Rides that don’t have power data of the given duration are removed.

Options

seconds is the duration of which the highest average power or effective power is displayed. It must be provided and it must be a number.

axis is the same as for the above group of functions, and can be 'x', 'y' or 'color', or any string for tables, and defaults to 'y' if not provided.

Examples

Show the best 5 second power for all rides:

chart().power_curve(5)

Show the best 20 minute effective power for all rides:

chart().epower_curve(1200)

pwc130([r2, [axis]])
pwc150([r2, [axis]])
pwc170([r2, [axis]])

Show the PWC130, PWC150 or PWC170 for each ride.

PWC130, PWC150 and PWC170 are the predicted power output with a heart rate at 130BPM, 150BPM and 170BPM based on a statistical correlation between heart rate and power for each ride. The quality of that relationship is indicated by the r2 value — the higher the r2 value, the more likely it is that the PWC values are meaningful.

Rides with an r2 value below a given value can be filtered out by using the r2 parameter. By default, PWC values are only shown for rides with an r2 value greater than 0.5. Rides without power data are also removed.

Technical details

pwc150 and pwc170 are stored in the ride summary. The PWC concept as implemented uses a linear fit, so pwc130 is calculated from the other two values.

Options

r2 can be provided to filter out rides with an r2 value below the given value. If this is not given, it defaults to 0.5.

axis is the name of the axis to set data for. It can be 'x', 'y' or 'color', or any string for tables, and defaults to 'y' if not provided.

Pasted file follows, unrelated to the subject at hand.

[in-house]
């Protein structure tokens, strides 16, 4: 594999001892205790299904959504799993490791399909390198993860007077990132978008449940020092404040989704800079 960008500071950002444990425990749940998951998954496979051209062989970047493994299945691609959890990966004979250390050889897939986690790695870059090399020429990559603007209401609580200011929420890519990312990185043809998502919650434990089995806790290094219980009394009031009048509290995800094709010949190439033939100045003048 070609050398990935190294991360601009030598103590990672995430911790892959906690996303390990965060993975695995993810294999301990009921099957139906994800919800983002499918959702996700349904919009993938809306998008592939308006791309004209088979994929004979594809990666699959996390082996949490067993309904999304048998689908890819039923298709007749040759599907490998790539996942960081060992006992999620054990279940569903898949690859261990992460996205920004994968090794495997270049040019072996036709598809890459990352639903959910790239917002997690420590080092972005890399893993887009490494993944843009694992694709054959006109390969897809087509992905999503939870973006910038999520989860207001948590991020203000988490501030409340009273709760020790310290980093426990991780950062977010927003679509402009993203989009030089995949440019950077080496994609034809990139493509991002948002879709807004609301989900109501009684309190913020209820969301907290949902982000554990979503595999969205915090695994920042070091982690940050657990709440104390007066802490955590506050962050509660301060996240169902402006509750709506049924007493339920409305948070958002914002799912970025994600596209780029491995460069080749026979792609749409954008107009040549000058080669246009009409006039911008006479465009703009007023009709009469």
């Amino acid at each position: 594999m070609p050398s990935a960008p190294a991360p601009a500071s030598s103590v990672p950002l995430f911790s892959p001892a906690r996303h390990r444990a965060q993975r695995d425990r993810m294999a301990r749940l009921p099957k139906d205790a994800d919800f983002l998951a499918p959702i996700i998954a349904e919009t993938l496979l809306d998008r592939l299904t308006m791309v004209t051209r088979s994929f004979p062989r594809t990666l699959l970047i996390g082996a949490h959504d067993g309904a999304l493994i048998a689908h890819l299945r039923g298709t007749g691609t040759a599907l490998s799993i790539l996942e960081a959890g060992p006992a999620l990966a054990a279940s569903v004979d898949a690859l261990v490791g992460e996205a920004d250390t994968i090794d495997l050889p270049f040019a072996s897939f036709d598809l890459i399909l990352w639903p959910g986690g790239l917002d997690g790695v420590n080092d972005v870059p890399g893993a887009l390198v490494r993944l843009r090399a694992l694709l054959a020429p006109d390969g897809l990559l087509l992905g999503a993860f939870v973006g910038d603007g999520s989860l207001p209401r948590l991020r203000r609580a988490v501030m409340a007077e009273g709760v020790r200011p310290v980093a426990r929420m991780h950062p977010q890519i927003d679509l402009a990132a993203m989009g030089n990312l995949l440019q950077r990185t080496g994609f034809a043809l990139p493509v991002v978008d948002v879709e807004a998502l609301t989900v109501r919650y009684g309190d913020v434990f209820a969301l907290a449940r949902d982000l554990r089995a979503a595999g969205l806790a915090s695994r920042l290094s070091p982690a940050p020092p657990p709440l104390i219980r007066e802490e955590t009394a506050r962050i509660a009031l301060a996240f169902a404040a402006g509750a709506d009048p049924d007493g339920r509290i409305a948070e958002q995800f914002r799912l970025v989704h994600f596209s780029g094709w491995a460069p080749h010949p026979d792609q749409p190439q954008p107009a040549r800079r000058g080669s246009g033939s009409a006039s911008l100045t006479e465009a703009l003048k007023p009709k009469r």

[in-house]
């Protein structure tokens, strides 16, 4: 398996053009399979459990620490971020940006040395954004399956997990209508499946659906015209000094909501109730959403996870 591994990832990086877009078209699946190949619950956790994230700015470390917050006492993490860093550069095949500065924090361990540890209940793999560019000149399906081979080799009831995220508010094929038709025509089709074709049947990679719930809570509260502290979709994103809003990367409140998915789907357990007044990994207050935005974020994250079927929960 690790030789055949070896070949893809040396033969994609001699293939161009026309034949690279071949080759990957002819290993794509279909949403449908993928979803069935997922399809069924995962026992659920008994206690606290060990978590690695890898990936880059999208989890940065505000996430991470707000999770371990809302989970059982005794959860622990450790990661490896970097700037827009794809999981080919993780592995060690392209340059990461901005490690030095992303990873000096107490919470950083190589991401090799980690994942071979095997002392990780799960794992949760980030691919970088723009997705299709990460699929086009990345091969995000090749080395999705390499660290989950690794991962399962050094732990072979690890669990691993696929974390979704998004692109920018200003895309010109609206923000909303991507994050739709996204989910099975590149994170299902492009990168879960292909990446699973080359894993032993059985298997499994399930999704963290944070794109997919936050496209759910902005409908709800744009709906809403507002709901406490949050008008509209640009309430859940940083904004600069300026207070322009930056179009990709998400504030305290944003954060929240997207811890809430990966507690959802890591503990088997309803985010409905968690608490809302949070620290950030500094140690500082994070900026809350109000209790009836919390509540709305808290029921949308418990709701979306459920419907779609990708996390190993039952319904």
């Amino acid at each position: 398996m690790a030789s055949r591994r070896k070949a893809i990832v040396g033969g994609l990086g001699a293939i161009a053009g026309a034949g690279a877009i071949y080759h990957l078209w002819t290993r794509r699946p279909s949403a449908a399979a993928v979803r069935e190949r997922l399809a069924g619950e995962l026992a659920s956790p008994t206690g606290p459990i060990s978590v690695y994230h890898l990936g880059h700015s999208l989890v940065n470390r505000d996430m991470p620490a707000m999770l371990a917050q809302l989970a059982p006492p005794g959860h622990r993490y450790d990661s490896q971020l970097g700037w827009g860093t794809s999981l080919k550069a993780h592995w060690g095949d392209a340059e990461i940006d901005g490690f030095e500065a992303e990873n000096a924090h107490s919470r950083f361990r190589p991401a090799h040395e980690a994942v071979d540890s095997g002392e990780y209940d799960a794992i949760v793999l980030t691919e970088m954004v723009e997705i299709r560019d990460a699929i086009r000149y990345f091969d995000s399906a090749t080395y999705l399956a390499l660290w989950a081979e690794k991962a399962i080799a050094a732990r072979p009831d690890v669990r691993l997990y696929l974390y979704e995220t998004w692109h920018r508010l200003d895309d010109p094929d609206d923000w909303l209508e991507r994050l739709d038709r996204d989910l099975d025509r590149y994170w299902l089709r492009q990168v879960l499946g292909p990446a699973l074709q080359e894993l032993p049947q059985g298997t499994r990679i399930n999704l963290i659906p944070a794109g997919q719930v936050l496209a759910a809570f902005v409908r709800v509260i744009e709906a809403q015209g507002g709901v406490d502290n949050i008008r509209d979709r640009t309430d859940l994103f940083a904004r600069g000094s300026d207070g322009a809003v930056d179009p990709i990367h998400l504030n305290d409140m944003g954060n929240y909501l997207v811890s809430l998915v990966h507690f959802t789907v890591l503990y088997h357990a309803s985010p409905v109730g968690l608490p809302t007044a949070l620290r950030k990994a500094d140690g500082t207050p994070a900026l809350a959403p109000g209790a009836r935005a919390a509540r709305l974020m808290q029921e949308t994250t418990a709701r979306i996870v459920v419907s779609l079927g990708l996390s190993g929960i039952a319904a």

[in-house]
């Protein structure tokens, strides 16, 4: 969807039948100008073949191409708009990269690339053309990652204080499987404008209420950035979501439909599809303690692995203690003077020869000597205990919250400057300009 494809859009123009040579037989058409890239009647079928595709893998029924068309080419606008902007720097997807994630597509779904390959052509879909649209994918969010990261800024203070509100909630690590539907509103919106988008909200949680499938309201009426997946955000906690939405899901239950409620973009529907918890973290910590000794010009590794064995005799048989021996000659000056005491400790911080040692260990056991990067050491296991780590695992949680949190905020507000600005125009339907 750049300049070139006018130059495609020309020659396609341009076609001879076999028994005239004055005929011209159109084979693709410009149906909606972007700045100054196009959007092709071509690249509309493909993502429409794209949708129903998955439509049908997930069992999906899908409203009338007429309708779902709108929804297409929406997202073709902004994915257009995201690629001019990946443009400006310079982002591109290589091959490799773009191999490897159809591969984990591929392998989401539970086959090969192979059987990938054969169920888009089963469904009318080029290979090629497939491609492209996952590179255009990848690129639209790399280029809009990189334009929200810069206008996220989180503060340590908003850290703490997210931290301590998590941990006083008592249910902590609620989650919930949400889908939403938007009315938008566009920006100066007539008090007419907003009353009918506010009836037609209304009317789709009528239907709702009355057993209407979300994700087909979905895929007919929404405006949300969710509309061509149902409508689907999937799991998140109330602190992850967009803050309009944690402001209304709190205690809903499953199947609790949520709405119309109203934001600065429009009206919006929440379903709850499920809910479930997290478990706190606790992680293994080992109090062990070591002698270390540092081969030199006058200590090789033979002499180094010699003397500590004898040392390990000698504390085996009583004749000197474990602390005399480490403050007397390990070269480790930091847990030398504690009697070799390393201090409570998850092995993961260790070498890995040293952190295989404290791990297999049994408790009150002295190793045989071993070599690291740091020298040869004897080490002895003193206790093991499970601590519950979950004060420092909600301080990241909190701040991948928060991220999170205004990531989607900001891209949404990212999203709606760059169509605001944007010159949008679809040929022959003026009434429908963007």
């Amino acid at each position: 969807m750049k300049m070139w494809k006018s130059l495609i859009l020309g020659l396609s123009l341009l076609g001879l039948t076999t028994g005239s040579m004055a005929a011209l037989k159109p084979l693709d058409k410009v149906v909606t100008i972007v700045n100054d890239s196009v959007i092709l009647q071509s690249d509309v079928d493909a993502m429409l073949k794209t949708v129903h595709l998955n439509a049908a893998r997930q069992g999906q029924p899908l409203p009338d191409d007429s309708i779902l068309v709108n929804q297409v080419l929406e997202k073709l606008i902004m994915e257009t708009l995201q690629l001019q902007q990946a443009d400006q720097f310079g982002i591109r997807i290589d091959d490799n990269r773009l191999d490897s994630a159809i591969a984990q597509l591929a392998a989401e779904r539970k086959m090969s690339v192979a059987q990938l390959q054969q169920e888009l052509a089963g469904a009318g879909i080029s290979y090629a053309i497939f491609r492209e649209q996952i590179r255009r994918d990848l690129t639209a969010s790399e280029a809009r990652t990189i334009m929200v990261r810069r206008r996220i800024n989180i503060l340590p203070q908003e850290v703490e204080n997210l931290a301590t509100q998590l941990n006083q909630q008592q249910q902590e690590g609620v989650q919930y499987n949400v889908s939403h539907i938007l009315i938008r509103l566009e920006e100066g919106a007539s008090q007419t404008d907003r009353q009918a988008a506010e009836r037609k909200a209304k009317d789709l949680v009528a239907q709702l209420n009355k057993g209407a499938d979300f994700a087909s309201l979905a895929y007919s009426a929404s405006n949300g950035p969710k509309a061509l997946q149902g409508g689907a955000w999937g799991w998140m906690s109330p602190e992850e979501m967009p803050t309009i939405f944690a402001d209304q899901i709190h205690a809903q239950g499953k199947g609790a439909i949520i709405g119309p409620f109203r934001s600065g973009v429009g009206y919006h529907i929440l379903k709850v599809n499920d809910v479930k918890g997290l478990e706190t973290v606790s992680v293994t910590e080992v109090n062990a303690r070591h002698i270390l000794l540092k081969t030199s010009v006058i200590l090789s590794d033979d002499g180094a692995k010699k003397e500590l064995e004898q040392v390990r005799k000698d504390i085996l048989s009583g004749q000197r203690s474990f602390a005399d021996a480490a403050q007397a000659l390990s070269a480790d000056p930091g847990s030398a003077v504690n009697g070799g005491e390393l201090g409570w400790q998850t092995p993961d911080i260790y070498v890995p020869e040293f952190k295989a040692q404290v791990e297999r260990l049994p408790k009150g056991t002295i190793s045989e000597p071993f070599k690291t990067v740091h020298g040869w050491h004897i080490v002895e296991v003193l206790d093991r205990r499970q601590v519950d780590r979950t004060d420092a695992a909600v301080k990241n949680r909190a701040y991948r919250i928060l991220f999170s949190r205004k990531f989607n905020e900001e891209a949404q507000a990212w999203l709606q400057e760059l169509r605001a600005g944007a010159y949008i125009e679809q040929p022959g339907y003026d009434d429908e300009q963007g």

Examples

Show the PWC150 of all rides (with an r2 value greater than 0.5):

chart().pwc150()

Show the PWC170 of all rides with an r2 value greater than 0.8:

chart().pwc170(0.8)

power_zone(index, [axis])
hr_zone(index, [axis])

Show the time in a power or heart rate zone for each ride.

Options

index is the index of the zone to display information for. Zones are 1-indexed, so if you have five heart rate zones, index can be 1, 2, 3, 4, or 5.

axis is the name of the axis to set data for. It can be 'x', 'y' or 'color', or any string for tables, and defaults to 'y' if not provided.

Examples

Show the how long you were in power zone 3 for all rides:

chart().power_zone(3)

Show how much time you were in heart rate zone 2 in the first half of 2014:

chart().hr_zone(2).filter(date_filter(2014, 1, 2014, 6)).group_by(all_time).aggregate(sum).table()

segment(name)

Choose a segment.

This makes the chart work on a per-segment basis, rather than a per-ride basis, and allows the use of the per-segment data sources listed below. Ride summary data for the ride that each segment is part of is still accessible.

Options

name is the segment name as a string.

Technical details

This replaces the data to chart in the chart() object. Each element of the new array contains the summary data of a segment (in a segment property) and also contains the ride summary data for the ride that it was in. One element is created for each segment, so there are multiple elements created for a ride if a segment was ridden multiple times in the ride, and no elements created for a ride if the segment wasn’t ridden in the ride.

Existing x, y and color values are preserved, which means x defaults to the date.

Examples

Select all segments named “3:00 interval”. Note that this doesn’t create a chart by itself, as no data source is specified (see below).

chart().segment('3:00 interval')

segment_duration([axis])
segment_distance([axis])
segment_climbing([axis])
segment_speed([axis])
segment_power([axis])
segment_heartrate([axis])
segment_cadence([axis])
segment_epower([axis])
segment_work([axis])
segment_vam([axis])
segment_decoupling([axis])

A group of related functions that choose what information to display about each segment.

Options

axis is the name of the axis to set data for. It can be 'x', 'y' or 'color', or any string for tables, and defaults to 'y' if not provided.

Technical details

This sets the x, y or color property of each element in the array of data to chart.

Examples

Segment power for all segments named “5:00 interval”:

chart().segment('5:00 interval').segment_power()

Segment power versus segment heart rate for all segments named “3:00 interval”, color coded by the LTS of the day:

chart().segment('3:00 interval').segment_power('x').segment_heartrate('y').day_lts('color')

Segment duration for all segments named “1 in 20”:

chart().segment('1 in 20').segment_duration()

lts()
sts()
sb()